With just over three weeks to go before the 12 December election, the leaders of the three largest parties in England have been parading their business credentials at the CBI annual conference 2019 yesterday

PM Boris Johnson told business leaders he will puts corporation tax cuts on hold to help fund NHS if his party win the election next month. But it may cost the Treasury £6bn and this was better spent on “national priorities”, including the health service. Mr Johnson added

Addressing the audience of top executives and entrepreneurs, PM said they had “created the wealth that actually pays for the NHS”. Stressing his party’s “emphatic belief in fiscal prudence”, he said he had decided against going ahead with a further cut in corporation tax, a step first proposed by Chancellor George Osborne in 2016 to boost business in the wake of the Brexit referendum.

Mr Johnson said the UK already had the lowest rate of corporation tax of “any major economy” and further cuts would be “postponed”.

The announcement does not mean any new money for the NHS, on top of the £20bn extra a year the Conservatives are promising to give it up to 2023. It means the cash will be used, in part, to fund existing pledges on GP training etc.

Jeremy Corbyn said business had “so much to gain” from a Labour victory in terms of investment while Jo Swinson said the Liberal Democrats were the “natural party of business” because they wanted to cancel Brexit.

Labour said business “handouts” had done real damage and the Tories would “revert to type” after the election.

Given the government’s argument has long been that cuts to corporation tax raise revenue, it is interesting to see the PM now say that cancelling cuts will also raise revenue.

It is meant to show clear blue water between the Conservatives and Labour on fiscal credibility. In the event, there was barely a squeak out of the CBI audience about a significant multi-billion pound tax change.Turning to Brexit, the Conservative leader told the conference that while big business did not want the UK to leave the EU, his withdrawal deal would provide the certainty “that you want now and have wanted for some time”.

If elected with a Commons majority, Mr Johnson is hoping to get the agreement on the terms of the UK’s exit into law by 31 January, and begin talks with Brussels on a permanent trading relationship.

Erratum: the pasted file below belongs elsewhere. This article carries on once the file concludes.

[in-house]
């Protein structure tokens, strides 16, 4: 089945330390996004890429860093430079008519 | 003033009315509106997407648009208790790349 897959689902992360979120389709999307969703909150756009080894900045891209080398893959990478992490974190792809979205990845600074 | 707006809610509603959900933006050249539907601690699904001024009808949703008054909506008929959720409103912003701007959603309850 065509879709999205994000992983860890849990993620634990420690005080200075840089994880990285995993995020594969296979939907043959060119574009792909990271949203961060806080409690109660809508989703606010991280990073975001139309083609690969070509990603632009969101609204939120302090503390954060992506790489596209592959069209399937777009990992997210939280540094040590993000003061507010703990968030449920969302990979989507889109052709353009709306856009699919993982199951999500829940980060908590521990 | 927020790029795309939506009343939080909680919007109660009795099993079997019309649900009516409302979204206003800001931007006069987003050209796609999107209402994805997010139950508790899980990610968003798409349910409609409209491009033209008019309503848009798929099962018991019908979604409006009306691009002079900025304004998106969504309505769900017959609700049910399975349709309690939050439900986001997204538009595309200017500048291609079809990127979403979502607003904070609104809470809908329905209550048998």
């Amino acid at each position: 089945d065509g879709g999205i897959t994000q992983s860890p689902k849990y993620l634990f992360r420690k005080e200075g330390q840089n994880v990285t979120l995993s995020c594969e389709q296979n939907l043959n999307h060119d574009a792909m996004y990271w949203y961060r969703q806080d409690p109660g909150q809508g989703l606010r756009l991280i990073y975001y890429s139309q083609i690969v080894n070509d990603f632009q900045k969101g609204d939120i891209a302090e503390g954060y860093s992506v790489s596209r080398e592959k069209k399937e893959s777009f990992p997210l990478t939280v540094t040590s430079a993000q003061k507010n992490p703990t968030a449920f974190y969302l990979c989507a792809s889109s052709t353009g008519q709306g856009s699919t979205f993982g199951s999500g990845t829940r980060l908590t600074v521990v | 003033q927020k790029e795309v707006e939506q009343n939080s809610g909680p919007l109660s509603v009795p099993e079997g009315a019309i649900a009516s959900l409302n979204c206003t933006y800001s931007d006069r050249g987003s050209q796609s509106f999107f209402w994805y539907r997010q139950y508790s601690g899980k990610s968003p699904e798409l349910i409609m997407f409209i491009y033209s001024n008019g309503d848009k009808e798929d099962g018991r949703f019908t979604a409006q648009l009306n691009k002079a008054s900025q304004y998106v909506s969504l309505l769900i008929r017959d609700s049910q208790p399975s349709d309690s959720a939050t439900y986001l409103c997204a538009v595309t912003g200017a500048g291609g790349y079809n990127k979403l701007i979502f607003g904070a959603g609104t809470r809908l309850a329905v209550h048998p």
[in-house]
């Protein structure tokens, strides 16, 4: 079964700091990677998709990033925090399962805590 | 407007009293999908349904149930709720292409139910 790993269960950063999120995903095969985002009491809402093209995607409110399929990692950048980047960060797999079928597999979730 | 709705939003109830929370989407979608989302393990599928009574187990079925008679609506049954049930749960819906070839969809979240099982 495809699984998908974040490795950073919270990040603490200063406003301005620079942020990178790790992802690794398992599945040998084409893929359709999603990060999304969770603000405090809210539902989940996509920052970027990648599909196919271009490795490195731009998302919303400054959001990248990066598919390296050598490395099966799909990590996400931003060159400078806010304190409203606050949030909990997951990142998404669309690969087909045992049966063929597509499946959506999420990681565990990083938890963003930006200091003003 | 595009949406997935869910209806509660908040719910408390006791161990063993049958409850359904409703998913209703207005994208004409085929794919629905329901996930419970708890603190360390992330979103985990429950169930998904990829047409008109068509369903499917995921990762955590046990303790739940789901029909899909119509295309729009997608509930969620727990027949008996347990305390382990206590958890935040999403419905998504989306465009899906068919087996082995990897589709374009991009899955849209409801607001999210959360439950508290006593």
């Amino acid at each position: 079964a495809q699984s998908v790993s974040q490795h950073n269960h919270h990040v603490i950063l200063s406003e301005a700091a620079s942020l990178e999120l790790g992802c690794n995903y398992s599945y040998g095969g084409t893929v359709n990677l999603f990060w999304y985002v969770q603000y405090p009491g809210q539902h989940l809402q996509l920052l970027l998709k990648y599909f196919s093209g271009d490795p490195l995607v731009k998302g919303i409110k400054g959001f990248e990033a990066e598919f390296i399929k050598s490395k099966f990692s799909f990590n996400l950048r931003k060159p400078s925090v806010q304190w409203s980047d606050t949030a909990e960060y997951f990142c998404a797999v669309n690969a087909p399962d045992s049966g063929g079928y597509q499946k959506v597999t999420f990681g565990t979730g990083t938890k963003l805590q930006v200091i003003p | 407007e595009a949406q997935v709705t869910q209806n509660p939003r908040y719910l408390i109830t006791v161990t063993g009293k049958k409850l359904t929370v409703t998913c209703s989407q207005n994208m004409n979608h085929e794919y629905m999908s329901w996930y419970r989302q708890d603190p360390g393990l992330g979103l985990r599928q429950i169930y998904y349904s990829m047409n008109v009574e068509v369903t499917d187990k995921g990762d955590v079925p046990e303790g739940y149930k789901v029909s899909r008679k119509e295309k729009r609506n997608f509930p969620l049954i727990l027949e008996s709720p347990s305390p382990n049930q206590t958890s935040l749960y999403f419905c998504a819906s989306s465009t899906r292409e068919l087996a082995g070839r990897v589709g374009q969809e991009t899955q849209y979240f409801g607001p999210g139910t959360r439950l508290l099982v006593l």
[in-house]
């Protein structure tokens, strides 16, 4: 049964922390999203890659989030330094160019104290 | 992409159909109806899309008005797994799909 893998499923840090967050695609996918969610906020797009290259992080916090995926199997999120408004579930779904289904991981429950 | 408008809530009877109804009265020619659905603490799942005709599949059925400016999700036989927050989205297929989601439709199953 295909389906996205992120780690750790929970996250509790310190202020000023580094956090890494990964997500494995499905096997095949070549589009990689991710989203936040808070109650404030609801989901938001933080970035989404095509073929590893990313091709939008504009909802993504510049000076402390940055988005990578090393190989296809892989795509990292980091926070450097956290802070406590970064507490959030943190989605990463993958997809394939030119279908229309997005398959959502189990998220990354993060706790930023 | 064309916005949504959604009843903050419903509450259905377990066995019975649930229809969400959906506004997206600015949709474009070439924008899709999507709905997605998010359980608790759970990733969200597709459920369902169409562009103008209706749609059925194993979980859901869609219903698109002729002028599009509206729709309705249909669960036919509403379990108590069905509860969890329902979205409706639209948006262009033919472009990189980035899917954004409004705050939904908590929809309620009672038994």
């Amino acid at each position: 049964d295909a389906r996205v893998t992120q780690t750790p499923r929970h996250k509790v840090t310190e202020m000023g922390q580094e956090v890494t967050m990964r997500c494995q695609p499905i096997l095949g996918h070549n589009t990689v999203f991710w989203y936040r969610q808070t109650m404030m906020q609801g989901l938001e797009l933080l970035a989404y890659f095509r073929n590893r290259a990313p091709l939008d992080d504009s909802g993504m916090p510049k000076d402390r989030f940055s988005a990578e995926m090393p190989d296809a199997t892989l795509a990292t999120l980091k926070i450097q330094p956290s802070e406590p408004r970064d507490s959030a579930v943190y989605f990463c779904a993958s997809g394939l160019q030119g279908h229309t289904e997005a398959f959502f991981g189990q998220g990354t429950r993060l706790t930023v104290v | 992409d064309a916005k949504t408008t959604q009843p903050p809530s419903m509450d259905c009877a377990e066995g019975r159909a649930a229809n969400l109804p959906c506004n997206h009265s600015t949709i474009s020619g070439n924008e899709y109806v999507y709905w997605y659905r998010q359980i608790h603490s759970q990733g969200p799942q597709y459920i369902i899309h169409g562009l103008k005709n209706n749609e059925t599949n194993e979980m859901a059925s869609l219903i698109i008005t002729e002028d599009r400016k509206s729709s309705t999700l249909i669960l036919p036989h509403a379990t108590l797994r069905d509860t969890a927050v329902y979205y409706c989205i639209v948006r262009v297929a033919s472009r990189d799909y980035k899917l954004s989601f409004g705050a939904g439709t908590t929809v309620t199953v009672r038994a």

He also announced a review of business rates in England, with the aim of reducing the overall burden of the tax, as well as a cut in National Insurance contributions for employers, which already benefit from a reduction known as the employment allowance.

Labour’s leader Mr Corbyn addressed that business had nothing to fear from a Labour government, arguing that while the richest would pay more, there would also be “more investment than you have ever dreamt of”.

Labour’s plan has been to raise corporation tax to 26% – the 2011 level – which it says will generate billions to be spent on its priorities, including health and education.

Mr Corbyn said he understand your concern over some of their plans and he would “make no apologies” for the party’s plan to take rail, mail, water and broadband delivery into public ownership, saying it was “not an attack” on the free market and would bring the UK in line with the continent.

“It is sometimes claimed I am anti-business,” Labour leader said. “This is nonsense. It is not nonsense to be against poverty pay. It is not nonsense to say the largest corporations should pay their taxes, just as small companies do.

The Labour leader also set out plans to train about 320,000 apprentices in jobs such as construction, manufacturing and design within the renewable energy, transport and forestry sectors.

Speaking ahead of all three main national party leaders at this year’s CBI Annual Conference, Ms Carolyn Fairbairn, Director- General of CBI argued business held many of the keys to the future of the UK – and whichever party is in power, business and government must form a determined partnership.

She warned against dangerous ideology from both sides of the political divide – and urged for a return of evidence and fact at the heart of the economy.

Ms Fairbairn called for a relentless focus on competitiveness – because the UK was at a real risk of losing out globally. Among the issues that need addressing, she cited industrial strategy, business rates, immigration policy, R&D spend, skills gaps and infrastructure. And she singled out the importance of deskilling the UK’s workforce so that everyone, from every background, was in a position to prosper in the new technology age. We stand on the threshold of a new decade. With the chance for all of us to shape what comes next. Making this one of the most important elections in our lifetime, and 2020 is one of the most important years

Editor: James Norris